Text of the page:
Bradford's Company, Mississippi Artillery (Confederate Guards Artillery)

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Brief History

Confederate Guards Light Artillery was organized at Pontotoc and Chickasaw counties. More than 150 officers and men were mustered into Confederate service, and they were soon ordered north. It served in the Department of North Carolina, the Department of Richmond, and later the Department of North Carolina and Southern Virginia. Assigned to J.C. Coit's Battalion of Artillery, the company fought at Swift Creek and Drewry's Bluff and shared in the defense of Petersburg on June 16 and 17, 1864. For a time, one section was stationed at Hicksford, Virginia, then the entire command saw action south of the James River and in the Appomattox Campaign. When the Army of Northern Virginia surrendered in April, 1865, no members of the battery were present. Captains William D. Bradford and John C. Grisham were in command. [1]

Regiment Companies with the County of Origin

Men often enlisted in a company recruited in the counties where they lived though not always. After many battles, companies might be combined because so many men were killed or wounded. However if you are unsure which company your ancestor was in, try the company recruited in his county first.

Other Sources

  • Beginning United States Civil War Research gives steps for finding information about a Civil War soldier. It covers the major records that should be used. Additional records are described in ‘Mississippi in the Civil War’ and ‘United States Civil War, 1861 to 1865’ (see below).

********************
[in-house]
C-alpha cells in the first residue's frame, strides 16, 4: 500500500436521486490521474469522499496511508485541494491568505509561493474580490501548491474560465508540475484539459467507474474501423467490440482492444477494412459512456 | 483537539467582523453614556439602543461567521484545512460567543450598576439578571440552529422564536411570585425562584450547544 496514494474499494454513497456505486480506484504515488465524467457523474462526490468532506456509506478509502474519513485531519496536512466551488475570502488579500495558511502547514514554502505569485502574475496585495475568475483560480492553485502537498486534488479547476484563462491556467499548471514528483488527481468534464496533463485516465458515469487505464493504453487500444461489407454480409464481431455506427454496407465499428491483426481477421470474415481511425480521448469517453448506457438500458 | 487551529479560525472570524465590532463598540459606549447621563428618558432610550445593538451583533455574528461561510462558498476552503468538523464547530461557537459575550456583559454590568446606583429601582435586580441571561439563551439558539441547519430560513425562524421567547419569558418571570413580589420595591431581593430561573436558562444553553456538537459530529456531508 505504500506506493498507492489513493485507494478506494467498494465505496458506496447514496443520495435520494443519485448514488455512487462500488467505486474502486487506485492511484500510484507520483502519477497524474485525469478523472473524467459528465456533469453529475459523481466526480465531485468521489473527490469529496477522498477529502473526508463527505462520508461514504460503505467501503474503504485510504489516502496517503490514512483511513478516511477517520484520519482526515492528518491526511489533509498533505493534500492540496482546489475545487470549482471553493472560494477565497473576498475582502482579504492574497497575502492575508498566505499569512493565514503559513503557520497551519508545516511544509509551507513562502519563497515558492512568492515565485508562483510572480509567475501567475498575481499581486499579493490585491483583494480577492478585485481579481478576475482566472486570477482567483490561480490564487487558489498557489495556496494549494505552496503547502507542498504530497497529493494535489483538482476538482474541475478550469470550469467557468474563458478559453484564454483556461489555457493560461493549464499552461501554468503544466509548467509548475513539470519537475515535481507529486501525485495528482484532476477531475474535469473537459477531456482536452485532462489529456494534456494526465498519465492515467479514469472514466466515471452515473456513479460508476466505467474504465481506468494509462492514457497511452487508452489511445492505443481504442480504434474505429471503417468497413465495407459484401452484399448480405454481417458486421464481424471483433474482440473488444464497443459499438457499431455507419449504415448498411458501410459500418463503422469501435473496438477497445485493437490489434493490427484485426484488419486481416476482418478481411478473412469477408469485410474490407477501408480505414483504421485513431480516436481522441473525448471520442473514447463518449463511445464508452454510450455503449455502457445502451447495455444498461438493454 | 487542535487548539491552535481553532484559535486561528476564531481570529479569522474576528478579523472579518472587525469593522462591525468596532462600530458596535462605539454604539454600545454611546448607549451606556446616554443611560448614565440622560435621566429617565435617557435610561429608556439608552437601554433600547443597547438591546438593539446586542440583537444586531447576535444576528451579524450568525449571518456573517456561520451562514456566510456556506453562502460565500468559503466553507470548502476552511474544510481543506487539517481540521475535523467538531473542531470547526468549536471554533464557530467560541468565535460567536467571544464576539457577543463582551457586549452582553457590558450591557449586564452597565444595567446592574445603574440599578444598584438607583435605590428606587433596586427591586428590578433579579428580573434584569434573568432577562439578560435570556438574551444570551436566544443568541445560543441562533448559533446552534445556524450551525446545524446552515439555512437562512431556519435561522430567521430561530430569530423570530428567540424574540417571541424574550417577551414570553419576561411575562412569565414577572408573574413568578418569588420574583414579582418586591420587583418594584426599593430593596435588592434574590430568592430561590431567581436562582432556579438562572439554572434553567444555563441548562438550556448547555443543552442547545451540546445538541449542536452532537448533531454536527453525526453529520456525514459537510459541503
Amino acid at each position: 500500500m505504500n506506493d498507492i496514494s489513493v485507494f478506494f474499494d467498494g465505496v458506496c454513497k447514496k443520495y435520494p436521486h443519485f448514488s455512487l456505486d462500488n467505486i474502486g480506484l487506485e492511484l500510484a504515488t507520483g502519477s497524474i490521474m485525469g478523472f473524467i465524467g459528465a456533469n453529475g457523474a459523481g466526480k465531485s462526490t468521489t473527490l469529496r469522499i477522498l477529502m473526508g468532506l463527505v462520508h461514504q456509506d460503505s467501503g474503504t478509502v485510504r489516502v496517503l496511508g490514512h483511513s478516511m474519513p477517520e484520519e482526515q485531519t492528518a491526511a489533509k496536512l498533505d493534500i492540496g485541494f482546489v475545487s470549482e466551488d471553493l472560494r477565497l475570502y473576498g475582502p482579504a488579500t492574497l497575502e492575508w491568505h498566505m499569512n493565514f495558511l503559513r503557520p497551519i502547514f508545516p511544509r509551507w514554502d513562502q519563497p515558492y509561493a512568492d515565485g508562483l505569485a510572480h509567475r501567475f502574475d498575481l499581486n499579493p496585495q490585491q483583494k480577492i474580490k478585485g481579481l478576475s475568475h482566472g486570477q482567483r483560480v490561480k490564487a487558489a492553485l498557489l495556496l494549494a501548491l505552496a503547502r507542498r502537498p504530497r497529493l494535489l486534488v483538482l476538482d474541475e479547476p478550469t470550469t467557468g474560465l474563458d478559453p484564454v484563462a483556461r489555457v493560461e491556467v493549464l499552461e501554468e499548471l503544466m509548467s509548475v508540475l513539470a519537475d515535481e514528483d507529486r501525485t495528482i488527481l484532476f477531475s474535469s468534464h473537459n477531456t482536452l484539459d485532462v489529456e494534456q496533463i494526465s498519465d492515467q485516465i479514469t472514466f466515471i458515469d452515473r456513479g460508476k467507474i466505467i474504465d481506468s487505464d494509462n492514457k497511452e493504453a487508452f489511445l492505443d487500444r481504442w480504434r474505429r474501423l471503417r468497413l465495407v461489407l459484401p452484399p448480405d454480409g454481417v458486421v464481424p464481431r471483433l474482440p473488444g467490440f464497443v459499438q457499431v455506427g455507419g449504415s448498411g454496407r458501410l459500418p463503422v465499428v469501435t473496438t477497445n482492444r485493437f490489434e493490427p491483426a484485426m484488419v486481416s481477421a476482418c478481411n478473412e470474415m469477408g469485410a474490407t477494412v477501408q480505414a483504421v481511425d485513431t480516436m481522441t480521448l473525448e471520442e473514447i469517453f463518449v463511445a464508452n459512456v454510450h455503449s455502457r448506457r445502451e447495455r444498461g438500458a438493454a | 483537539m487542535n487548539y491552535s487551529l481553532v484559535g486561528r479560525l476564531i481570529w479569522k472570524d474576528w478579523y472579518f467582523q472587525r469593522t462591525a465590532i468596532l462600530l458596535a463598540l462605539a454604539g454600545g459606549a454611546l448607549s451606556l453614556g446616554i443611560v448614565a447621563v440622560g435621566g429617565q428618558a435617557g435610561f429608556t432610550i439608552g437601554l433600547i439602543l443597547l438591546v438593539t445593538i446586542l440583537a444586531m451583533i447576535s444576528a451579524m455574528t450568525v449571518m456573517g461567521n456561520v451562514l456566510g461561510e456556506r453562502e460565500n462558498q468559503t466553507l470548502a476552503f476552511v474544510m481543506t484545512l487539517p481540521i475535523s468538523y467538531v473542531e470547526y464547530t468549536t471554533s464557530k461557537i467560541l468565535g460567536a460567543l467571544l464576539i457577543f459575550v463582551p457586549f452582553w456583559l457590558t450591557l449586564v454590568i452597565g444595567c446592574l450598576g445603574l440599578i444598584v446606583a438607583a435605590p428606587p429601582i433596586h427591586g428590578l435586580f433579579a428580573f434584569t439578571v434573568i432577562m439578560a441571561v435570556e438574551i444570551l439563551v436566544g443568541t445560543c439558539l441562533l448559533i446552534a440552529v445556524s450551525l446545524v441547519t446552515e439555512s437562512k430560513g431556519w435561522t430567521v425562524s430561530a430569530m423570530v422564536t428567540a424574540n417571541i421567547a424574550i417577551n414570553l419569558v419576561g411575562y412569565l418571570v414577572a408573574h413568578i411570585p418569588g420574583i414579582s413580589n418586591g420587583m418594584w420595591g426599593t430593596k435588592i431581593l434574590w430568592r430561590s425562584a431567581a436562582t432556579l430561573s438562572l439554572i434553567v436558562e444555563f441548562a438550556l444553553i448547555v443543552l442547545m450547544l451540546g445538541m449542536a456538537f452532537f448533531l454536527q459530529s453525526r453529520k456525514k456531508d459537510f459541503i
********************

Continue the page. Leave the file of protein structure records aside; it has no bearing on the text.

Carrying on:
• National Park Service, The Civil War Soldiers and Sailors System, is searchable by soldier's name and state. It contains basic facts about soldiers on both sides of the Civil War, a list of regiments, descriptions of significant battles, sources of the information, and suggestions for where to find additional information.
  • Mississippi in the Civil War describes many Confederate and Union sources, specifically for Mississippi, and how to find them.. These include compiled service records, pension records, rosters, cemetery records, Internet databases, published books, etc.
  • United States Civil War, 1861 to 1865 describes and explains United States and Confederate States records, rather than state records, and how to find them. These include veterans’ censuses, compiled service records, pension records, rosters, cemetery records, Internet databases, published books, etc.

References

  1. National Park Service, The Civil War Soldiers and Sailors System (accessed 11 January 2011)